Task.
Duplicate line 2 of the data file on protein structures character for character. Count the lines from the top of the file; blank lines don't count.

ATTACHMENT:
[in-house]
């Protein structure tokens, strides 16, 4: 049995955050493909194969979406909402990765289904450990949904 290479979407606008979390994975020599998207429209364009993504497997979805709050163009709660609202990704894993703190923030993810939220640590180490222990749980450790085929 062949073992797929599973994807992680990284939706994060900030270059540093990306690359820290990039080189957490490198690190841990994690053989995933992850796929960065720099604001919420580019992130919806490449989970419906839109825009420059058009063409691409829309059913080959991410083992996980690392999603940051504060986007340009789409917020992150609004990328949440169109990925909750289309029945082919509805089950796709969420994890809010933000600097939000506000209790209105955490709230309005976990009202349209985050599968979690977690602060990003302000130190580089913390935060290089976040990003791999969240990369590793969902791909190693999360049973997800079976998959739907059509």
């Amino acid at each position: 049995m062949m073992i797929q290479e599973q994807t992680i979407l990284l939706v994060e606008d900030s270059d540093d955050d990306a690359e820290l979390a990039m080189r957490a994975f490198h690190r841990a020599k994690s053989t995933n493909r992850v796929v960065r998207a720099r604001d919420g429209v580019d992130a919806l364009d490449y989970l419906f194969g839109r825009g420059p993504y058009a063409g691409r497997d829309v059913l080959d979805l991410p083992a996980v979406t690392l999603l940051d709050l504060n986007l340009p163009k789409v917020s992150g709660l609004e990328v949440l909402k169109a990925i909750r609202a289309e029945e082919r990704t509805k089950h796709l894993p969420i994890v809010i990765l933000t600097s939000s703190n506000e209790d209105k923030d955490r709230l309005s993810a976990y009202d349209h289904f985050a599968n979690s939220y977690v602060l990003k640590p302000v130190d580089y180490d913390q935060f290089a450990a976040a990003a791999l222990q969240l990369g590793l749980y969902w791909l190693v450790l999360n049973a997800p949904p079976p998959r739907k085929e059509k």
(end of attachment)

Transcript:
């Protein structure tokens, strides 16, 4: 049995955050493909194969979406909402990765289904450990949904 290479979407606008979390994975020599998207429209364009993504497997979805709050163009709660609202990704894993703190923030993810939220640590180490222990749980450790085929 062949073992797929599973994807992680990284939706994060900030270059540093990306690359820290990039080189957490490198690190841990994690053989995933992850796929960065720099604001919420580019992130919806490449989970419906839109825009420059058009063409691409829309059913080959991410083992996980690392999603940051504060986007340009789409917020992150609004990328949440169109990925909750289309029945082919509805089950796709969420994890809010933000600097939000506000209790209105955490709230309005976990009202349209985050599968979690977690602060990003302000130190580089913390935060290089976040990003791999969240990369590793969902791909190693999360049973997800079976998959739907059509």